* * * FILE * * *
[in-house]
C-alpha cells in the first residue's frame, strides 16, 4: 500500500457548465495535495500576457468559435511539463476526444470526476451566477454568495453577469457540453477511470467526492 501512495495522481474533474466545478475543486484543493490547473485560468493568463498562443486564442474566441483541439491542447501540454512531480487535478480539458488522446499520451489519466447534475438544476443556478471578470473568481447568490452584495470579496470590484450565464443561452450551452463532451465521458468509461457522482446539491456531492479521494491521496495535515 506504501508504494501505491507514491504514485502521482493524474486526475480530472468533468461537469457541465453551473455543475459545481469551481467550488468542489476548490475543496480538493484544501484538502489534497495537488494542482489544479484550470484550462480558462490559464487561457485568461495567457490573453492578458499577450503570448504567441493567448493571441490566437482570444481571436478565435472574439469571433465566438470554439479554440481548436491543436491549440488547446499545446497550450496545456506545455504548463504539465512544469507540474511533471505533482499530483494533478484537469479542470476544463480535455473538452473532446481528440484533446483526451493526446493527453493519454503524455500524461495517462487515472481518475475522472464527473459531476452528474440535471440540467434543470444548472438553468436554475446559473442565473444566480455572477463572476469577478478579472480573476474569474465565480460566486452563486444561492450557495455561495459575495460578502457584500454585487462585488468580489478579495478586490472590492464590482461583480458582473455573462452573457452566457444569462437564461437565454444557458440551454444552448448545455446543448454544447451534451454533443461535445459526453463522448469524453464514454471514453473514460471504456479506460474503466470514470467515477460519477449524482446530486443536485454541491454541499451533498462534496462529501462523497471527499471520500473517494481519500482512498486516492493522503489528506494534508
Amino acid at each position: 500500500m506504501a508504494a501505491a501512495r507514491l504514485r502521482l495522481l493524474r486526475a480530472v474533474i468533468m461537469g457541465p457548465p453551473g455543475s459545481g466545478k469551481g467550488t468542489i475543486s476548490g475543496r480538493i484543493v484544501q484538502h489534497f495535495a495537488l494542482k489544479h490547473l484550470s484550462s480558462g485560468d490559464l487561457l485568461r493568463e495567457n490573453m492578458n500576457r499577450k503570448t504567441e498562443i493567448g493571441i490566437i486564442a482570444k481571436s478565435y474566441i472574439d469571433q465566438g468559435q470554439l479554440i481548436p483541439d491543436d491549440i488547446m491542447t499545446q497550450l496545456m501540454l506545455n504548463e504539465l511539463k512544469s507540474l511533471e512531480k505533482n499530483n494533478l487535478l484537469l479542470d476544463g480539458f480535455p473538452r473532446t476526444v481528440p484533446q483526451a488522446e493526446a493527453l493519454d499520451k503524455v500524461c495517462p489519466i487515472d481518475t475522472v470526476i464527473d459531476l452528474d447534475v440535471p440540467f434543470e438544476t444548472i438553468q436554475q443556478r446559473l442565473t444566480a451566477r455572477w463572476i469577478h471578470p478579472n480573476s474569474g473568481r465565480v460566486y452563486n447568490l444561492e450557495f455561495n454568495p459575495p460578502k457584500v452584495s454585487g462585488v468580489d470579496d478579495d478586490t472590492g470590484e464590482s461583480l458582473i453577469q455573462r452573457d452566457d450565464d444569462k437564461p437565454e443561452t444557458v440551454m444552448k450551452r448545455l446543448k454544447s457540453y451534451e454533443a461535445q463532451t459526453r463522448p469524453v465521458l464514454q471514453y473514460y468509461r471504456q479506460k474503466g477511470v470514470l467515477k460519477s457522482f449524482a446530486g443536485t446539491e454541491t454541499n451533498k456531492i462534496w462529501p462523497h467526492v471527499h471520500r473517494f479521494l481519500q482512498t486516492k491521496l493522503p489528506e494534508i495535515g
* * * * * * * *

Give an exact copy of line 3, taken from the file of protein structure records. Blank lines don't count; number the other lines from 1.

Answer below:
Amino acid at each position: 500500500m506504501a508504494a501505491a501512495r507514491l504514485r502521482l495522481l493524474r486526475a480530472v474533474i468533468m461537469g457541465p457548465p453551473g455543475s459545481g466545478k469551481g467550488t468542489i475543486s476548490g475543496r480538493i484543493v484544501q484538502h489534497f495535495a495537488l494542482k489544479h490547473l484550470s484550462s480558462g485560468d490559464l487561457l485568461r493568463e495567457n490573453m492578458n500576457r499577450k503570448t504567441e498562443i493567448g493571441i490566437i486564442a482570444k481571436s478565435y474566441i472574439d469571433q465566438g468559435q470554439l479554440i481548436p483541439d491543436d491549440i488547446m491542447t499545446q497550450l496545456m501540454l506545455n504548463e504539465l511539463k512544469s507540474l511533471e512531480k505533482n499530483n494533478l487535478l484537469l479542470d476544463g480539458f480535455p473538452r473532446t476526444v481528440p484533446q483526451a488522446e493526446a493527453l493519454d499520451k503524455v500524461c495517462p489519466i487515472d481518475t475522472v470526476i464527473d459531476l452528474d447534475v440535471p440540467f434543470e438544476t444548472i438553468q436554475q443556478r446559473l442565473t444566480a451566477r455572477w463572476i469577478h471578470p478579472n480573476s474569474g473568481r465565480v460566486y452563486n447568490l444561492e450557495f455561495n454568495p459575495p460578502k457584500v452584495s454585487g462585488v468580489d470579496d478579495d478586490t472590492g470590484e464590482s461583480l458582473i453577469q455573462r452573457d452566457d450565464d444569462k437564461p437565454e443561452t444557458v440551454m444552448k450551452r448545455l446543448k454544447s457540453y451534451e454533443a461535445q463532451t459526453r463522448p469524453v465521458l464514454q471514453y473514460y468509461r471504456q479506460k474503466g477511470v470514470l467515477k460519477s457522482f449524482a446530486g443536485t446539491e454541491t454541499n451533498k456531492i462534496w462529501p462523497h467526492v471527499h471520500r473517494f479521494l481519500q482512498t486516492k491521496l493522503p489528506e494534508i495535515g